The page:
South America: Disappearing monkeys means a shrinking forest


Natural regeneration of the critically endangered Atlantic Forest of Brazil, Paraguay and Argentina may be adversely affected by the disappearance of frugivorous animals from the forest.

Atlantic Forest or Mata Atlantica is classified as one of the world's biodiversity hotspots because of its wealth of wildlife, much of which is strictly endemic to the eco-region.

atlantic-forest-ryanIt is estimated that less than 10 per cent of the original forest cover remains and what is left is hideously fragmented by logging, agriculture, pine plantations and cattle ranching.

Despite efforts to restore the forest much faith has been put in the ability of the forest to regenerate naturally (where allowed). Because of the extreme fragmentation of Atlantic Forest it is increasingly vulnerable to the "edge effect"; a phenomenon that means the forest interior is badly affected some distance from the physical edge.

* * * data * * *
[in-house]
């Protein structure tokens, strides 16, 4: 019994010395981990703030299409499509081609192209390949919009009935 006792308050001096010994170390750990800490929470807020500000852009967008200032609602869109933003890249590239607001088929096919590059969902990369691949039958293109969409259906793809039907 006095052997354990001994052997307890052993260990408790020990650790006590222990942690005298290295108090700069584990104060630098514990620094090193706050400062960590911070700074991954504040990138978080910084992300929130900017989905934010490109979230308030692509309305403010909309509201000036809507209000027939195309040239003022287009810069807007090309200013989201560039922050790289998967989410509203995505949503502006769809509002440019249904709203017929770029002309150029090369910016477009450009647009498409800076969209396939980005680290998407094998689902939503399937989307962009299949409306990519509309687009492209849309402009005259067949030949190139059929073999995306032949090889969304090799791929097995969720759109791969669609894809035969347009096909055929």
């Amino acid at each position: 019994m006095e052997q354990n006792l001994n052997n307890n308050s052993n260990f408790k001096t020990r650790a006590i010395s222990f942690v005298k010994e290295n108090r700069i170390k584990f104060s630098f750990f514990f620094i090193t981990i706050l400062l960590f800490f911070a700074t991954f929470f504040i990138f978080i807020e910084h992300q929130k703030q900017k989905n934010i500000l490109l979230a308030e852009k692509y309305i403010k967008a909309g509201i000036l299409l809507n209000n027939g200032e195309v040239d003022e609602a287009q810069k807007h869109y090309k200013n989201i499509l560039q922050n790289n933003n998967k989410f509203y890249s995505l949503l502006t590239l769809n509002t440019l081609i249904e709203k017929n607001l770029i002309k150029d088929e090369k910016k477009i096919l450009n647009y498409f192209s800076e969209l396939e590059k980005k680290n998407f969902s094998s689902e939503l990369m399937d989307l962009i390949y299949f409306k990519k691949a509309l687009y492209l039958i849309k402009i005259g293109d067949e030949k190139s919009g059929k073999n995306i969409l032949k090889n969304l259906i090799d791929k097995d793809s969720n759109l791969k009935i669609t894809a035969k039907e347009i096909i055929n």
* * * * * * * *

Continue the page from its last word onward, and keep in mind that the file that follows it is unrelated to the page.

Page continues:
But new research published in Tropical Conservation Science has shown that where golden lion tamarins - an important primate in Brazilian Atlantic Forest - have disappeared there is less opportunity for natural regeneration of tree species.

As tamarins operate in all major habitat types in Atlantic Forest - forest edge, secondary forest and interior forest - they are crucial to the flow of genetic material between habitat types.

The decrease in frugivores - including peccary, tapir and monkeys - due to hunting and habitat loss seems certain to limit the regenerative ability of the landscape and poses a new threat to this already abused habitat.





White-lipped peccaries in bamboo infested secondary Atlantic Forest doing their best to reverse frugivore population decline